Yiddish language
This tongue is a chief vernacular of Ashkenazic Jews, who are native to, or who have antecedents in, eastern and central Europe. Though it is one of the Germanic languages, Yiddish is written in Hebrew characters (some of them used differently than for writing Hebrew). Yiddish (meaning "Jewish") arose between the 9th and 12th centuries in southwestern Germany as an adaptation of Middle High German dialects to the special needs of Jews. To the original German were added those Hebrew words that pertained to Jewish religious life. Later, when the bulk of European Jewry moved eastward into areas occupied predominantly by Slavic-speaking peoples, some Slavic influences were acquired. The vocabulary of the Yiddish spoken in eastern Europe during recent times comprised about 85 percent German, 10 percent Hebrew, and 5 percent Slavic, with traces of Romanian, French, and other elements. Many English words and phrases entered Yiddish, becoming an integral part of the language as it is spoken in the U.S. and other English-speaking countries. Apart from vocabulary changes, modern Yiddish differs from modern German mainly in the simplification of inflections and syntax, the acquisition of a few grammatical traits influenced by Slavic speech, and its looser pronunciation of Germanic words. Yiddish pronunciation was also significantly influenced by Slavic languages. In its word formation and use of auxiliary verbs Yiddish is similar to English, which also is a Germanic language with a simplified grammar and a variously enriched vocabulary.

Yiddish exists in two groups of dialects, one of which is further subdivided. The western dialect, with few speakers, is centered in German-speaking areas of western Europe. The more widely distributed eastern group has a northeastern branch and a southern branch. The northeastern branch includes the Yiddish spoken in the Baltic countries and in the northwestern areas of Russia, and by Jewish immigrants or descendants from those areas. The southern branch-which has central and southeastern subgroups-includes the dialects spoken in Poland, Romania, and Ukraine.

Yiddish is a highly plastic and assimilative language, rich in idioms, and possessing remarkable freshness, pithiness, and pungency. Since it was spoken by ordinary people rather than by scholars, its vocabulary is weak in abstractions. By the same token it has few items descriptive of nature, with which the Jews of eastern Europe had relatively little contact, and a wealth of words and expressions descriptive of character and of relations among people. It makes liberal use of diminutives and terms of endearment and exhibits a variety of expletives. The use of proverbs and proverbial expressions is considerable. These qualities and usages give Yiddish a uniquely warm and personal flavor.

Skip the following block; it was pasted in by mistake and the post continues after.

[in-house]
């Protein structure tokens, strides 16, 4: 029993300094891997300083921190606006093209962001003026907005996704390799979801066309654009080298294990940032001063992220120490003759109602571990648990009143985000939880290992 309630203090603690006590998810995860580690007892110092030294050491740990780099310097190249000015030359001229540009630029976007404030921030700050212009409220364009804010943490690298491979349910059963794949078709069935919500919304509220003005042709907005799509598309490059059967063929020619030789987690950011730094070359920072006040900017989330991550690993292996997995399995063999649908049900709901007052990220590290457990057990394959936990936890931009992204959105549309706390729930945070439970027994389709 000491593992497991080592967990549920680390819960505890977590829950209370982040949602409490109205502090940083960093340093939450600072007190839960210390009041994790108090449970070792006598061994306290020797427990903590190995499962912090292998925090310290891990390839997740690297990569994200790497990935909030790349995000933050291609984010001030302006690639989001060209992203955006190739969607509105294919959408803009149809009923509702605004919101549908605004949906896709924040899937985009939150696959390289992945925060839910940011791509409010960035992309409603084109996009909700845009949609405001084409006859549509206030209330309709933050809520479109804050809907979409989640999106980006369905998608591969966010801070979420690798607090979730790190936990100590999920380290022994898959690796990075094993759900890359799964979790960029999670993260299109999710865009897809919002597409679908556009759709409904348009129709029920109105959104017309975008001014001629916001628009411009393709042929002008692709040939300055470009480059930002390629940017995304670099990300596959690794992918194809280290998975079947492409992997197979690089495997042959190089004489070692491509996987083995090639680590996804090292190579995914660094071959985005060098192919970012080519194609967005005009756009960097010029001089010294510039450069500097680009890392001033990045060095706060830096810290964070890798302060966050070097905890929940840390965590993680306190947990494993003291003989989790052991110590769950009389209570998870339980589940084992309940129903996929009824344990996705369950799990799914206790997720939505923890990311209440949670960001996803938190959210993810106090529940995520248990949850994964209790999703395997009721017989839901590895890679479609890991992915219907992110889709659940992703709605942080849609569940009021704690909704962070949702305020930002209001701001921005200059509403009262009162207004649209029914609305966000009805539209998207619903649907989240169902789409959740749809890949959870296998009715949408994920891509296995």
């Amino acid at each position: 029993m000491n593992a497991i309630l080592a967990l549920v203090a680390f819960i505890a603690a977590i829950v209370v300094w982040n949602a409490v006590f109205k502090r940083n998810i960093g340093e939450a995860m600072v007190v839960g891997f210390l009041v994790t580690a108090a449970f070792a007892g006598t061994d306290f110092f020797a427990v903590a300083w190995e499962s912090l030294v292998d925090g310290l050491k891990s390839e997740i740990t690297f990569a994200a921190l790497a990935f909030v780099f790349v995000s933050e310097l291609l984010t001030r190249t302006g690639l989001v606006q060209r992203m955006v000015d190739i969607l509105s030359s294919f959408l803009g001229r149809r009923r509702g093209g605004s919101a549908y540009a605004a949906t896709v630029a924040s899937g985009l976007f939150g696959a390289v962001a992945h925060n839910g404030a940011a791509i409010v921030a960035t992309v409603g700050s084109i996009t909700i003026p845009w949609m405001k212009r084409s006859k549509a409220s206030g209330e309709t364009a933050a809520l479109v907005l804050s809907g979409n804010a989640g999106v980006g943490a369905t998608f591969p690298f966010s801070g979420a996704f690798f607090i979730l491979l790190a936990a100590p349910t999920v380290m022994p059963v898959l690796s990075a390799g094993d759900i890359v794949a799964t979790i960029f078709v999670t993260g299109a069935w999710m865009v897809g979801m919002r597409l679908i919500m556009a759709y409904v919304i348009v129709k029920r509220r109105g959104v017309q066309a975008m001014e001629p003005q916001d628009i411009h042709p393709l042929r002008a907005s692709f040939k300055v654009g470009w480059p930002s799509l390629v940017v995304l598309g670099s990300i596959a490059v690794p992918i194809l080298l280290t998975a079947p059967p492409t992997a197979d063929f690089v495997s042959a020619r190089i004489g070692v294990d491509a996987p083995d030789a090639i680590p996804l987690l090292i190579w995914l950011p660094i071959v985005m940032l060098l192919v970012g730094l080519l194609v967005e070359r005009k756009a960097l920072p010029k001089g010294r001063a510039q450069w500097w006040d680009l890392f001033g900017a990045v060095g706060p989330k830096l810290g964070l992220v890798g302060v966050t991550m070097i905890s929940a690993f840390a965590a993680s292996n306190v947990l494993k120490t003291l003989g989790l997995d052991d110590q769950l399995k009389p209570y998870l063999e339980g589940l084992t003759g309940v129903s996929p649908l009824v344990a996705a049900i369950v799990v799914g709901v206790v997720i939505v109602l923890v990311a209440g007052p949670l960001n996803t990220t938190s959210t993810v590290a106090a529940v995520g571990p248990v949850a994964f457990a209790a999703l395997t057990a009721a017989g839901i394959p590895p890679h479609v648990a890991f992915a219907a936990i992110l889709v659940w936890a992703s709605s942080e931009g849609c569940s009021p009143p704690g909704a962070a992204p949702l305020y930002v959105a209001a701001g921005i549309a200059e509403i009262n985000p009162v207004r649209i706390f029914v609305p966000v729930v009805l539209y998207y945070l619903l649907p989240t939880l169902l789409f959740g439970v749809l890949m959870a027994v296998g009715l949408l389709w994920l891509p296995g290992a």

In the early years of the 20th century Yiddish was spoken by an estimated 11 million people living mainly in eastern Europe and the U.S. The use of the language has been declining since then. The initial cause was the extermination of the Jewish communities in Poland and other eastern European countries during World War II. An important factor that also contributed to the decline in usage was the adaptation by Jews to the languages predominant in the United States and in the Soviet Union. In 1984, however, a Russian-Yiddish dictionary containing essays on etymology and grammar was published in the USSR; since then a few novels by Russian Jews have been written in Yiddish. In Israel the Hebrew language is predominant, and Yiddish is a second language, cultivated largely by members of the older generation who have an eastern European background; only a few modern Israeli poets write in Yiddish. In an effort to ensure its preservation, the Hebrew University of Jerusalem teaches Yiddish, as do certain American schools and colleges. The YIVO Institute for Jewish Research, founded in Poland at the turn of the century and moved to New York City in 1940, includes the study of the development of the Yiddish language as part of its effort to preserve the history of Eastern European shtetl, or village, culture.